Cost to own
The more capable a truck is, the more expensive it will likely be to own. Bigger and more powerful engines typically consume more fuel, and while diesel engine options are efficient, they're also costly to buy. 4WD systems and specialty off-road versions also add cost. More expensive trucks are typically pricier to insure.
Compact Truck Guide
2022 Ford Maverick
If you don't need overkill towing and hauling capabilities, or you're on a strict budget, a compact pickup truck might prove perfect for you. This is a new class of pickup truck, although you could also say it's a revival of the type of compact trucks last seen during the 1980s and 1990s. For now there are only two models to choose from: the Ford Maverick and the Hyundai Santa Fe.
The Maverick and the Santa Cruz are smaller than midsize trucks such as the Ford Ranger and Toyota Tacoma. They don't quite have as much maximum capability for towing, hauling or off-roading either. But they still offer enough utility that you'll find them plenty useful. They're also easy to park and good on gas thanks to their efficient four-cylinder engines. The Maverick is even available with a hybrid powertrain.
Compare Compact Trucks
Midsize Truck Guide
2022 Toyota Tacoma
Midsize trucks are bigger and more capable than compact trucks and can handle many of the towing and hauling needs. They're also typically a little less expensive than full-size trucks. Looking for a Goldilocks kind of truck? It could very well be a midsizer.
There's a diverse selection available. Shoppers seeking a well-rounded truck that's easy to live with on a daily basis will find the Honda Ridgeline appealing, while people planning to head far off of the pavement will want to investigate dedicated off-road models within the Chevrolet Colorado and Toyota Tacoma lineups.
The Colorado also offers a diesel engine option. So does its corporate sibling, the GMC Canyon. The Jeep Gladiator is available with a diesel too, and it's the only midsize truck with a removable top and doors for open-air adventuring. Thanks to its standard turbocharged engine, the Ford Ranger supplies power and performance right out of the gate, and it retains it at altitude.
Compare Midsize Trucks
Full-Size Truck Guide
2021 Ford F-150
Full-size trucks split into two camps. Light-duty models are the most popular, offering the best mix of value, capability and equipment. Heavy-duty models are the workhorses, required when you expect to tow and haul heavy loads.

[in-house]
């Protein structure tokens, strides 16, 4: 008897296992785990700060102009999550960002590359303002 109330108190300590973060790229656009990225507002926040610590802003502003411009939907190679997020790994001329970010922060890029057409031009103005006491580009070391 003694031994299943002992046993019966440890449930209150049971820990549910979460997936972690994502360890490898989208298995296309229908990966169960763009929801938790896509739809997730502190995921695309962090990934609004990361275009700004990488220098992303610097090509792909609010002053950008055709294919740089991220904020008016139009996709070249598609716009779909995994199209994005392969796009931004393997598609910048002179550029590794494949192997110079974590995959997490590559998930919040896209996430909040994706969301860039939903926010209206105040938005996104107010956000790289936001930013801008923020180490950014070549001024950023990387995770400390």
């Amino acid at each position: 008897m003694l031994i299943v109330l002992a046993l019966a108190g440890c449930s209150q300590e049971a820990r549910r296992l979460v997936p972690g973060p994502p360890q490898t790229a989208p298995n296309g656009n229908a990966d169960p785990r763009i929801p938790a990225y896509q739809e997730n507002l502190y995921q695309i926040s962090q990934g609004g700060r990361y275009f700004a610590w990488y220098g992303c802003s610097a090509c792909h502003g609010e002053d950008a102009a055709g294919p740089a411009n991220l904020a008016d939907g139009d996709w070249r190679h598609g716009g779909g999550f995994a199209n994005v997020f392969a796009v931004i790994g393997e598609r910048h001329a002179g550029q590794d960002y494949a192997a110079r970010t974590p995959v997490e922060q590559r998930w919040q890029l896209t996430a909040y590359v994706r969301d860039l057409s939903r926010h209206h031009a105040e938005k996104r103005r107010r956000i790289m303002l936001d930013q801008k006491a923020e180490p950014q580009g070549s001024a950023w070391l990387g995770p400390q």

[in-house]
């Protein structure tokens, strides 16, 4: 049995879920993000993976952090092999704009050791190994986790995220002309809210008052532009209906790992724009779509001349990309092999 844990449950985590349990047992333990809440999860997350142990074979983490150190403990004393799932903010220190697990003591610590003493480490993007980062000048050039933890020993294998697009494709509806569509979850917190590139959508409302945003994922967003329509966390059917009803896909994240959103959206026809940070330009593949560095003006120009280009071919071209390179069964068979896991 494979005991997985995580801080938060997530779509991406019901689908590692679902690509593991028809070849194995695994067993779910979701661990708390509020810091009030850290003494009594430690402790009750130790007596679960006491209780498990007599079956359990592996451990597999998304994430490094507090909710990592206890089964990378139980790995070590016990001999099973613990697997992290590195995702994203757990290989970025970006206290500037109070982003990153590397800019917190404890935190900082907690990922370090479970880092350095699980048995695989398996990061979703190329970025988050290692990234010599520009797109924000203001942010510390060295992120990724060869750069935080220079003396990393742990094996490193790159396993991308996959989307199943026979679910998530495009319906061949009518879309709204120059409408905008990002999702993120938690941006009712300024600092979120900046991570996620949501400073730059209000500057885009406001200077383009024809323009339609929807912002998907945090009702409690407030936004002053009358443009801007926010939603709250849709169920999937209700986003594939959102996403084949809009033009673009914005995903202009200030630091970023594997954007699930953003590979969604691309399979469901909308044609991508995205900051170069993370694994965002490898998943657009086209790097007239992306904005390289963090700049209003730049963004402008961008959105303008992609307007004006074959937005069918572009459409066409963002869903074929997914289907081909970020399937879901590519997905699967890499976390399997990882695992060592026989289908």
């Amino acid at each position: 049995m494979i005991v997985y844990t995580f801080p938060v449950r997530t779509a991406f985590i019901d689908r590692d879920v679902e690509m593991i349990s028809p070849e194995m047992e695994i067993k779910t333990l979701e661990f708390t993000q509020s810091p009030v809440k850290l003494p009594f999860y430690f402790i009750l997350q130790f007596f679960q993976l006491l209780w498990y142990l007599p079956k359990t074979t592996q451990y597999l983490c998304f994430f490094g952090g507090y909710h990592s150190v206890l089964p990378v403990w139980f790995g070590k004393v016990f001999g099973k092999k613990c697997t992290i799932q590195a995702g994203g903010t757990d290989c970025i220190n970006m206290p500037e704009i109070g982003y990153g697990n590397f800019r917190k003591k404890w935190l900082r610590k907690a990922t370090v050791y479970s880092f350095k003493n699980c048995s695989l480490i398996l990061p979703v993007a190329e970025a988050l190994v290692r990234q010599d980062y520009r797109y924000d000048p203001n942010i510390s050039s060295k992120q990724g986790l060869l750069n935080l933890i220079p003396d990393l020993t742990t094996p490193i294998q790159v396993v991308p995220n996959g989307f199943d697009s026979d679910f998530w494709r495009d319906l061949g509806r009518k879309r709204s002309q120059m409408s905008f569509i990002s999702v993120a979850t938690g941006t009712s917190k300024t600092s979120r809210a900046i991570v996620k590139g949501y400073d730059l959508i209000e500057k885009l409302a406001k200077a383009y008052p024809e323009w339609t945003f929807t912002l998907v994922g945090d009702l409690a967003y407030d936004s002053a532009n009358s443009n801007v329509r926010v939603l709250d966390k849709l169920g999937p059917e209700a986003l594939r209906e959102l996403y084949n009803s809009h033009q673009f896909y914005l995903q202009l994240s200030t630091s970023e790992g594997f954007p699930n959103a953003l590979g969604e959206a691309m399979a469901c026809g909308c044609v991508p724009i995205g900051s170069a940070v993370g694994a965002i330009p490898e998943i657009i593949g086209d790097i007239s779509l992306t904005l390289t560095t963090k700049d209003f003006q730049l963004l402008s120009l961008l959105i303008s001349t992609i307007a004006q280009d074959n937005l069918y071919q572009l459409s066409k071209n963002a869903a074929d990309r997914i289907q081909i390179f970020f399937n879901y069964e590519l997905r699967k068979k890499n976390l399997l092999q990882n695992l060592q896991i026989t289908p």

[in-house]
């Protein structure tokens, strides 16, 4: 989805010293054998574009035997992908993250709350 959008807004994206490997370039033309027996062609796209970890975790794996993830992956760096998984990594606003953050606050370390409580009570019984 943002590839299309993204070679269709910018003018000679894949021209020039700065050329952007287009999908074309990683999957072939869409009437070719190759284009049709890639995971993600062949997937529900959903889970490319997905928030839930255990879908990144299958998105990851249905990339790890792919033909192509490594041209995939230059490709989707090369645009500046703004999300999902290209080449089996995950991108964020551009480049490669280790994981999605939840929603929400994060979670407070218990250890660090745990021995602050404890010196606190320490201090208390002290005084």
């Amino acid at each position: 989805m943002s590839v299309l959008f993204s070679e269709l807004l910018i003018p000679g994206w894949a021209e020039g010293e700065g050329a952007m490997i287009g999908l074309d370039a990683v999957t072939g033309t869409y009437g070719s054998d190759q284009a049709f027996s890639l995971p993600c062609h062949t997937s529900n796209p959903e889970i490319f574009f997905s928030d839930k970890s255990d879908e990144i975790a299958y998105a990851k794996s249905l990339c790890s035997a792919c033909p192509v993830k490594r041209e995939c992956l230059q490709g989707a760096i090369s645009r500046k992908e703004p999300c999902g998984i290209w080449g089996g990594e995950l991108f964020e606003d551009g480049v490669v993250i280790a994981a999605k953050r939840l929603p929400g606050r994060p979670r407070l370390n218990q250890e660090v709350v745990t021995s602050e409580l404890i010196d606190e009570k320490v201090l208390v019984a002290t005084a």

Among light-duty trucks, the Ram 1500 is a standout. It's the smoothest-riding truck in its class and expertly mixes rugged capability with premium design. Ram also offers the TRX, a supercharged off-road performance truck. Another top pick is the F-150 thanks to its available hybrid powertrain and unique features.
Ford popular F-150 gets a full redesign for 2021 that improves its class-leading towing and payload ratings. The Chevrolet Silverado 1500, meanwhile, holds its own with its wide mix of powertrains and configurations. Any full-size light-duty truck is available in a luxury-themed trim level, but the chrome-encrusted GMC Sierra 1500 Denali often sets the standard. If you're looking for alternatives, the Nissan Titan supplies the best standard warranty of any full-size truck, while the durable Toyota Tundra offers free scheduled maintenance for two years to help offset its thirst for fuel.
Heavy-duty trucks are ready for just about any task. When comparing maximum capabilities, differences between models are not as substantial as in other segments, especially following the most recent Chevrolet Silverado HD and GMC Sierra HD redesign. Ford offers its Super Duty lineup of trucks, and Ram has its Heavy Duty models. Aside from styling and interior comfort, look for features and technology that help you to get the job done rather than official maximum towing and payload ratings.
Compare Full-Size Trucks
Choosing the right pickup truck isn't easy. It helps that few auto manufacturers sell them, but the blizzard of cab styles, drivetrains, trim levels and optional equipment lists can prove daunting. What's most important is to identify the truck class that will best serve your requirements while fitting into your budget, determine which model is most appealing from a design and equipment perspective, and then find that truck in dealership inventory or custom-order exactly what you want. We here at Edmunds are ready to assist you every step of the way.
2020 Ram 1500: Setting New Standards for Capability and Comfort
The Ram 1500 is a powerful, comfortable and capable full-size pickup, and it's one of the best trucks of 2020.
Our editors have tested and ranked the best trucks for 2020 and 2021. Check out our editorial rankings.
Best Trucks for Towing
Pickup trucks are the best vehicles for pulling truly heavy loads. Check out the best trucks for towing.
Best Gas Mileage Trucks
Interested in fuel economy? Take a look at the most fuel-efficient trucks on the market.